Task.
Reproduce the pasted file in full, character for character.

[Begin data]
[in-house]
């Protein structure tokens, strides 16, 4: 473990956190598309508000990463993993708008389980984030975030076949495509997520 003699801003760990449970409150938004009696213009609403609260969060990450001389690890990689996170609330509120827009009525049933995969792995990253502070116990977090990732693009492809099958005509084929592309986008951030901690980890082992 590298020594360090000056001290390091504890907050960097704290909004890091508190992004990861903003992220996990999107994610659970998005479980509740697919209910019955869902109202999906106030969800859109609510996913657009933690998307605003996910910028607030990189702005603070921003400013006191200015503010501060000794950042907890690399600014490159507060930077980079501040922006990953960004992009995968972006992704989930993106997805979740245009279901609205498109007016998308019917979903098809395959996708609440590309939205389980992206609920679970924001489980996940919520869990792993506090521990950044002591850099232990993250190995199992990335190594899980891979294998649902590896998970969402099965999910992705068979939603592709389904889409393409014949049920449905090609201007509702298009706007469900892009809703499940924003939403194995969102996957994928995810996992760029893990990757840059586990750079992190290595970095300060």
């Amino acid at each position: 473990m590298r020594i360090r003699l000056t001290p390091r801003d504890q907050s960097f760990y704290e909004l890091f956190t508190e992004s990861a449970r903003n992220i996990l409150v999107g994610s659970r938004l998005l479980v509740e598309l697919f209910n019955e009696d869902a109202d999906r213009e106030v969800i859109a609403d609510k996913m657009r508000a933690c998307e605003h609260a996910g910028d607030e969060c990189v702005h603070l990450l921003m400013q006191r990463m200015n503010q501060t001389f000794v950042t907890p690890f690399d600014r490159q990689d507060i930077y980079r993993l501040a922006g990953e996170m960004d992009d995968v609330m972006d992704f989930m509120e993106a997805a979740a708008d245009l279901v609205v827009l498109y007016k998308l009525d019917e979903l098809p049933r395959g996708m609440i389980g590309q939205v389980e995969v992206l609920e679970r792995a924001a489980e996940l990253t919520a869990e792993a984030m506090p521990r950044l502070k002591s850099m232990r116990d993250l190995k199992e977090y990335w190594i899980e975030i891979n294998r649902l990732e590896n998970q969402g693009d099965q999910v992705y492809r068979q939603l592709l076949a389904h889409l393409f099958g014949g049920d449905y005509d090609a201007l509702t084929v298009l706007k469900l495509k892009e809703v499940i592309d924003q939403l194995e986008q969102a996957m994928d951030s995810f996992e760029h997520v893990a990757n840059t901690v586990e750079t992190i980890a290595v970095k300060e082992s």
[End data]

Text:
[in-house]
């Protein structure tokens, strides 16, 4: 473990956190598309508000990463993993708008389980984030975030076949495509997520 003699801003760990449970409150938004009696213009609403609260969060990450001389690890990689996170609330509120827009009525049933995969792995990253502070116990977090990732693009492809099958005509084929592309986008951030901690980890082992 590298020594360090000056001290390091504890907050960097704290909004890091508190992004990861903003992220996990999107994610659970998005479980509740697919209910019955869902109202999906106030969800859109609510996913657009933690998307605003996910910028607030990189702005603070921003400013006191200015503010501060000794950042907890690399600014490159507060930077980079501040922006990953960004992009995968972006992704989930993106997805979740245009279901609205498109007016998308019917979903098809395959996708609440590309939205389980992206609920679970924001489980996940919520869990792993506090521990950044002591850099232990993250190995199992990335190594899980891979294998649902590896998970969402099965999910992705068979939603592709389904889409393409014949049920449905090609201007509702298009706007469900892009809703499940924003939403194995969102996957994928995810996992760029893990990757840059586990750079992190290595970095300060």
């Amino acid at each position: 473990m590298r020594i360090r003699l000056t001290p390091r801003d504890q907050s960097f760990y704290e909004l890091f956190t508190e992004s990861a449970r903003n992220i996990l409150v999107g994610s659970r938004l998005l479980v509740e598309l697919f209910n019955e009696d869902a109202d999906r213009e106030v969800i859109a609403d609510k996913m657009r508000a933690c998307e605003h609260a996910g910028d607030e969060c990189v702005h603070l990450l921003m400013q006191r990463m200015n503010q501060t001389f000794v950042t907890p690890f690399d600014r490159q990689d507060i930077y980079r993993l501040a922006g990953e996170m960004d992009d995968v609330m972006d992704f989930m509120e993106a997805a979740a708008d245009l279901v609205v827009l498109y007016k998308l009525d019917e979903l098809p049933r395959g996708m609440i389980g590309q939205v389980e995969v992206l609920e679970r792995a924001a489980e996940l990253t919520a869990e792993a984030m506090p521990r950044l502070k002591s850099m232990r116990d993250l190995k199992e977090y990335w190594i899980e975030i891979n294998r649902l990732e590896n998970q969402g693009d099965q999910v992705y492809r068979q939603l592709l076949a389904h889409l393409f099958g014949g049920d449905y005509d090609a201007l509702t084929v298009l706007k469900l495509k892009e809703v499940i592309d924003q939403l194995e986008q969102a996957m994928d951030s995810f996992e760029h997520v893990a990757n840059t901690v586990e750079t992190i980890a290595v970095k300060e082992s």